Music is slightly ahead of tech in supporting independence. Spotify and SoundCloud allow artists to directly upload music to the service. Companies like Tunecore, UnitedMasters, and Stem make life easier for artists who want no part of a major label. These firms help artists get paid, distribute music, and stay in control.

Tech is getting there. Funds like indie.vc help founders build sustainable businesses, not just climb the fundraising ladder (in 2015 indie.vc stepped into The Shade Room and invested $100,000). Village Capital, TinySeed, and others offer alternative funding options as well. But more can be done.

The push for independence is not a refusal of help. It’s an indication that traditional models with venture capital and record label are not the move for everyone. Both artists and founders welcome assistance that empowers them to maintain ownership. Hip-hop’s investors have the mentality to accelerate that change.

do not reuse
16-year-old NLE Choppa just turned down $3 million offers from record labels to partner with UnitedMasters. Damn. What were y’all doing at 16? (via Forbes)

Playing to strengths

Most artists have already shown their risk tolerance. The moves they make in the industry speak volumes. This informs which areas make the most sense to invest in.

On one end of the spectrum, there’s Atlanta’s Quality Control Music. The young label operates like a seed fund that pumps out new music nonstop and hopes a few projects take off. If the label’s COO Coach K, Quavo, or Lil’ Baby decide to get in the game, they could be strong fits for early-stage ventures. Especially in Atlanta, which had a promising 2018 for venture capital investing.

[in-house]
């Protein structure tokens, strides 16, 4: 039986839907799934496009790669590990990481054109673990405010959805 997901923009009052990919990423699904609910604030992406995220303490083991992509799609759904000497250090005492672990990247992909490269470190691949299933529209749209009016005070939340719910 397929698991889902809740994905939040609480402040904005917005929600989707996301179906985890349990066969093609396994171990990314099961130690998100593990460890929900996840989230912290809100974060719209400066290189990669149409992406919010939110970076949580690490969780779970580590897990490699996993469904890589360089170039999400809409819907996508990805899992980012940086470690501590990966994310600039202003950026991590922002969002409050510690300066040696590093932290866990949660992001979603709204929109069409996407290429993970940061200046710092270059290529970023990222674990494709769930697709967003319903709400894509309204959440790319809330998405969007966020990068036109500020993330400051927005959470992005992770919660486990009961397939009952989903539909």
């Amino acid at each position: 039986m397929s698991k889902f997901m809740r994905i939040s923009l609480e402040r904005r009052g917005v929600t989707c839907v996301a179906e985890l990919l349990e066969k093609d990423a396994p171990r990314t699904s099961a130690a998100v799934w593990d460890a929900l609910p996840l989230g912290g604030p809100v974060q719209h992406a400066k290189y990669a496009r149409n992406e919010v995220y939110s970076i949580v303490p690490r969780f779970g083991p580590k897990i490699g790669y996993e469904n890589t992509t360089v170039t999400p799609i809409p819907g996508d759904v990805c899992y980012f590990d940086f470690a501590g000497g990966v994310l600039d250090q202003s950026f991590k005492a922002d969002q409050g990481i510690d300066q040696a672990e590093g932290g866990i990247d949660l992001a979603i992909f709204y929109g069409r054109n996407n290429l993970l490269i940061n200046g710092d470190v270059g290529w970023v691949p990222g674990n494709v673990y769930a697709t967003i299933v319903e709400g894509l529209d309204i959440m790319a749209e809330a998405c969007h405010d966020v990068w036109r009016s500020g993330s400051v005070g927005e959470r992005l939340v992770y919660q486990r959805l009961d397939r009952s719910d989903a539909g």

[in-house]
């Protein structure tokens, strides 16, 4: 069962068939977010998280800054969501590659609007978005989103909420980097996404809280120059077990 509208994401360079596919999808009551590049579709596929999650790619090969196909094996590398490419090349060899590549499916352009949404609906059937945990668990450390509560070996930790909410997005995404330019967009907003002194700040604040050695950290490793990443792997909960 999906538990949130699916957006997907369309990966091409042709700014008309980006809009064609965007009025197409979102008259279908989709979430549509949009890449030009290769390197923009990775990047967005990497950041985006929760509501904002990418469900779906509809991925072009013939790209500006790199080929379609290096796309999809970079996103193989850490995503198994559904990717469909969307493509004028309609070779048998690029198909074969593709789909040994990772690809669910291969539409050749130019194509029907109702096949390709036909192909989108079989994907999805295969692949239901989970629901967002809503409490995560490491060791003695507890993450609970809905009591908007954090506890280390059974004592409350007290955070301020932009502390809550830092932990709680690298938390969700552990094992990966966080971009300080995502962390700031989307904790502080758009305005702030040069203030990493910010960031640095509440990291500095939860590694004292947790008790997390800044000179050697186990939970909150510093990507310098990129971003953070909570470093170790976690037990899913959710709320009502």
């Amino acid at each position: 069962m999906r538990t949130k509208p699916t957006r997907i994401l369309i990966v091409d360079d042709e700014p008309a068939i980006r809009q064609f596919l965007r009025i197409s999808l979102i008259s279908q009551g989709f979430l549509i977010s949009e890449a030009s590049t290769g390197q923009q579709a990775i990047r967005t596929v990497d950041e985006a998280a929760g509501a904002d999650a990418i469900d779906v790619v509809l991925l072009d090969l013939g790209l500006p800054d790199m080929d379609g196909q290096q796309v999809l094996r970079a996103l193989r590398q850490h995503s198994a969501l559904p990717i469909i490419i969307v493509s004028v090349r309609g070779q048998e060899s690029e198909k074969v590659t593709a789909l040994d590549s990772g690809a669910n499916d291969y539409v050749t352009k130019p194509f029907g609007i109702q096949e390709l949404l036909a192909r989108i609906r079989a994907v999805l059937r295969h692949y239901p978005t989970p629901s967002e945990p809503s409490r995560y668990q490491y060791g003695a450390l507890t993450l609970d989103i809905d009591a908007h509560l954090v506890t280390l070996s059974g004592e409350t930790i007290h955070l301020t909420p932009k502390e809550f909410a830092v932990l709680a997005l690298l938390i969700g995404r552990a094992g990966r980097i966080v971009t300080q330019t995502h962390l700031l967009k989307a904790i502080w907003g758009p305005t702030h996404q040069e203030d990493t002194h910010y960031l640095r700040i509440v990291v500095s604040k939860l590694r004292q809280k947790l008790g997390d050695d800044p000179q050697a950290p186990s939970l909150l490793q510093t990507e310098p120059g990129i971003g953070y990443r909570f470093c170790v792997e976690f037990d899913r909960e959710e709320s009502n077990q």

There’s also an opportunity to build new models for accelerators. Y Combinator is still the industry’s most-desired option, but it’s a launchpad for future rounds of fundraising. Founders who bypass traditional venture capital may welcome accelerators that foster independence.

The other end of the spectrum is Roc Nation. The company operates like a private equity firm designed to get the most out of its mature assets. In recent years, PE firms have played a larger role in late-stage funding rounds. The Roc Nation team can encourage its artists to invest in this stage and make moves. Manhattan Venture Partners’ All-Star Fund focuses on late-stage pre-IPO investments for entertainers. A number of rappers have already invested with them. Later-stage companies may welcome non-traditional investments options too.

Artists should also support the push for diversity in tech. Sure, rappers themselves are new black and brown faces in the industry, but we need more regular folks. There’s a hope that their presence can increase investments in underrepresented founders. Black founders account for just 1% of funding received. There’s a twofold opportunity to champion these founders and fund investments that the industry habitually overlooks.


There’s been a running question on Twitter for the past year: Would you rather get $50,000 or have dinner with Jay Z?

A lot of folks chose dinner. They value Jay’s insights and believe that the networking opportunity will yield future rewards. Nas and others may soon insert themselves in this hypothetical scenario. If these music moguls bring innovative solutions to venture capital the same way they did in the music industry, change could come. There might be more folks who eventually choose dinner instead.

I get all that. But me personally, I’ll take that $50,000. Then I’ll find a way to get invited to a Roc Nation brunch and grab some time with Hov. Best of both worlds.


Trapital is written by Dan Runcie. Contact me at dan@danruncie.com. If you enjoyed this story, forward to your friends and tell them to sign up for the Trapital newsletter!

Note: this story was edited on February 21, 2019 to reference the work of Manhattan Venture Partners.